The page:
“We would also like to see a series of cycling safety campaigns conducted by ICBC, police forces, and municipalities which addresses both driver and cyclist behaviour with the goal of improving safety for cyclists.”
Schortinghuis also believes improved bike parking downtown could have a positive impact on cycling in the city, while both he and Price mentioned the implementation of a public bike program as a logical next step for Vancouver. A plan for a Vancouver bike share system is rumoured to be in the works, but as yet, no official plan has been made public.
NPA councillor Suzanne Anton spent 2010 juggling her role as a voice of opposition to Vision Vancouver’s political machine with the belief that cycling can play an important role in the city’s transportation network. Opposing the party, while sharing the premise behind some of their programs, has made life difficult for the NPA’s sole voice on Vancouver City Council.
For Anton, the major failing of the current initiatives and a crucial element of any future cycling improvements is consultation and communication.
Cyclists use the new bike lane in Gastown, Vancouver. (Image: Flickr / contessak)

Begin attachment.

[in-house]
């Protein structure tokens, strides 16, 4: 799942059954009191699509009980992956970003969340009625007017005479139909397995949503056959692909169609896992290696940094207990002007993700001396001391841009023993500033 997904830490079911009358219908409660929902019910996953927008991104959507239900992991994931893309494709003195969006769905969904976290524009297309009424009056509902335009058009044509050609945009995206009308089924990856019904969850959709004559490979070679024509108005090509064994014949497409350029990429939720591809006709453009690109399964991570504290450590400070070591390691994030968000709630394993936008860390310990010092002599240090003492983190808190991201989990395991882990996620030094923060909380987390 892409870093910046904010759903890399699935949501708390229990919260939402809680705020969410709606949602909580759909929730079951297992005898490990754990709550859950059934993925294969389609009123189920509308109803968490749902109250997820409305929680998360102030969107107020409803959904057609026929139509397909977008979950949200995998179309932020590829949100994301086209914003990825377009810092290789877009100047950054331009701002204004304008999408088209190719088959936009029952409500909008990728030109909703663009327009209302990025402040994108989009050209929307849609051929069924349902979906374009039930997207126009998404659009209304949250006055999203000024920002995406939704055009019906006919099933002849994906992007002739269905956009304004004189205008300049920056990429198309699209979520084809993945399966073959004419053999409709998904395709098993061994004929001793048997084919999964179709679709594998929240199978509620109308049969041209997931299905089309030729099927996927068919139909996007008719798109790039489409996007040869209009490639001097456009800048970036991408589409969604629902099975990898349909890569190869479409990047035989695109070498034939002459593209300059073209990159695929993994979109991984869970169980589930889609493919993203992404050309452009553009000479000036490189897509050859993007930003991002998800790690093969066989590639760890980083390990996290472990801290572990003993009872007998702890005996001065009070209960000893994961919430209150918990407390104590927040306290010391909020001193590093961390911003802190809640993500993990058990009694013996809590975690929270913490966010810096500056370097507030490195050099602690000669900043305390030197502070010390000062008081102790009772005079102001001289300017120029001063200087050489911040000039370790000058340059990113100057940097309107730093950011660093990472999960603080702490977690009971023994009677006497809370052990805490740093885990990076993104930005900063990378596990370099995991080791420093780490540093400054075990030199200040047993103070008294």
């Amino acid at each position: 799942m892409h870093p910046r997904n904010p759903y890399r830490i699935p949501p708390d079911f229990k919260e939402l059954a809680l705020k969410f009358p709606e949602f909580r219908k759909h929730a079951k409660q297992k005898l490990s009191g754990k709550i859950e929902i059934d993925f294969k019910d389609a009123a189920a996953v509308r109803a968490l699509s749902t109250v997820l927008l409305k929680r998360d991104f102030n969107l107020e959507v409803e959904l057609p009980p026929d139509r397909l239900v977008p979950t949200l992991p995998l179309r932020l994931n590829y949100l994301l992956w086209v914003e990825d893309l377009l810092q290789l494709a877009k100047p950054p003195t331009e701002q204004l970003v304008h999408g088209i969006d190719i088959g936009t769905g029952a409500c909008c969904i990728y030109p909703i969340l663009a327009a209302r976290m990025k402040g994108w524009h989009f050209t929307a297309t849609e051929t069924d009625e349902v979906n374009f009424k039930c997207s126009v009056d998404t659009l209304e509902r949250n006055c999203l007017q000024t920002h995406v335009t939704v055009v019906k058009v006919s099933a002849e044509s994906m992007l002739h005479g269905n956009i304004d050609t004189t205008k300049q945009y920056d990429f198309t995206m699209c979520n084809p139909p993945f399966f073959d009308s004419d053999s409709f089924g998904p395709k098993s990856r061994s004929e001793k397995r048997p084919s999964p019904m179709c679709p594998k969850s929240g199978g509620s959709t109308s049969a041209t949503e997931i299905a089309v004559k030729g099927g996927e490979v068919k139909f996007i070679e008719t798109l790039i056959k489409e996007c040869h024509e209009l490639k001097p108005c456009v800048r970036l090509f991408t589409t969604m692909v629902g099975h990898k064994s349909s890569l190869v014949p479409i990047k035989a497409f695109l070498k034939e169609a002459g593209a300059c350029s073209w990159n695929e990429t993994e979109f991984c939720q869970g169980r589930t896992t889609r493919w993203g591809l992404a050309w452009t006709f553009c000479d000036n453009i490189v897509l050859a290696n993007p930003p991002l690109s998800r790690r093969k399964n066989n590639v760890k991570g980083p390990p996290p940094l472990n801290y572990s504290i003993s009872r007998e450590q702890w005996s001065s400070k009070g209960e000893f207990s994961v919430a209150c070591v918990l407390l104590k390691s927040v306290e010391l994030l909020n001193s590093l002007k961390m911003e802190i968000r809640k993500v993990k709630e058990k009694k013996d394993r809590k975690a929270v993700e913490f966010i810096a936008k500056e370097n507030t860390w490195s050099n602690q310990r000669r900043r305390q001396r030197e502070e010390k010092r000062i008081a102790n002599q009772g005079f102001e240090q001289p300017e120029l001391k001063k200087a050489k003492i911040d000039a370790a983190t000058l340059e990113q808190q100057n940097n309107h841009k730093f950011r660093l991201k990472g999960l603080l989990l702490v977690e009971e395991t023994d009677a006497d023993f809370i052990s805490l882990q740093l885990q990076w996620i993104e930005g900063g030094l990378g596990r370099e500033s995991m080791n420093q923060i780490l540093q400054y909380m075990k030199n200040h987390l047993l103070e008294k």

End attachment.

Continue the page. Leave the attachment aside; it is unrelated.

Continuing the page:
“People should look on cycling as being benign,” says Anton, “as something that’s good, and healthy and good for the city. That’s certainly not the conversation that’s being going on in the past few years. You don’t need to rush into it and turn the city on its head.
“It would have been far preferable to have spent more time on it (the Hornby Street separated lane). You probably could have started it in January, let those businesses get on with their Christmas shopping and get them more on side with how they will run their businesses with the bike lane.”
One change to the road network that piques her interest is an idea originally put forth by former NPA councillor and mayoral hopeful Peter Ladner. Ladner has proposed creating a separated bike lane along Point Grey Road and Cornwall Avenue. to better connect the south shore of English Bay to the Burrard Bridge bike lane.
While reluctant to offer specifics without further consultation with residents, Anton thinks the idea has merit—and fills a gap in the cycling network.
“That Kits-Cornwall area… is a missing link. You get dumped off the south end of the Burrard Bridge and you’re in that mess of traffic around Cornwall and Cypress.”
Another area that Anton thinks needs addressing is the False Creek Flats. The industrial area, bisected by rail lines, creates a north/south barrier from Clark Drive to Main Street that requires lengthy detours. She’d like to see better access from Clark Drive to the north side of the False Creek Flats and the Great Northern Way Campus shared by UBC, SFU, BCIT and Emily Carr University.
Clearly, there are lots of bike-friendly ideas for the next council to choose from. And just as certain, bike lanes will be back in the news when the election promises start to fly.
What remains to be seen, is whether Vision Vancouver’s ambitious approach turns out to be a milestone on the path to re-election, or the millstone that sinks Gregor Robertson’s second term.
What do you think? Will the current mayor and council’s bike-heavy transportation strategy land them re-election?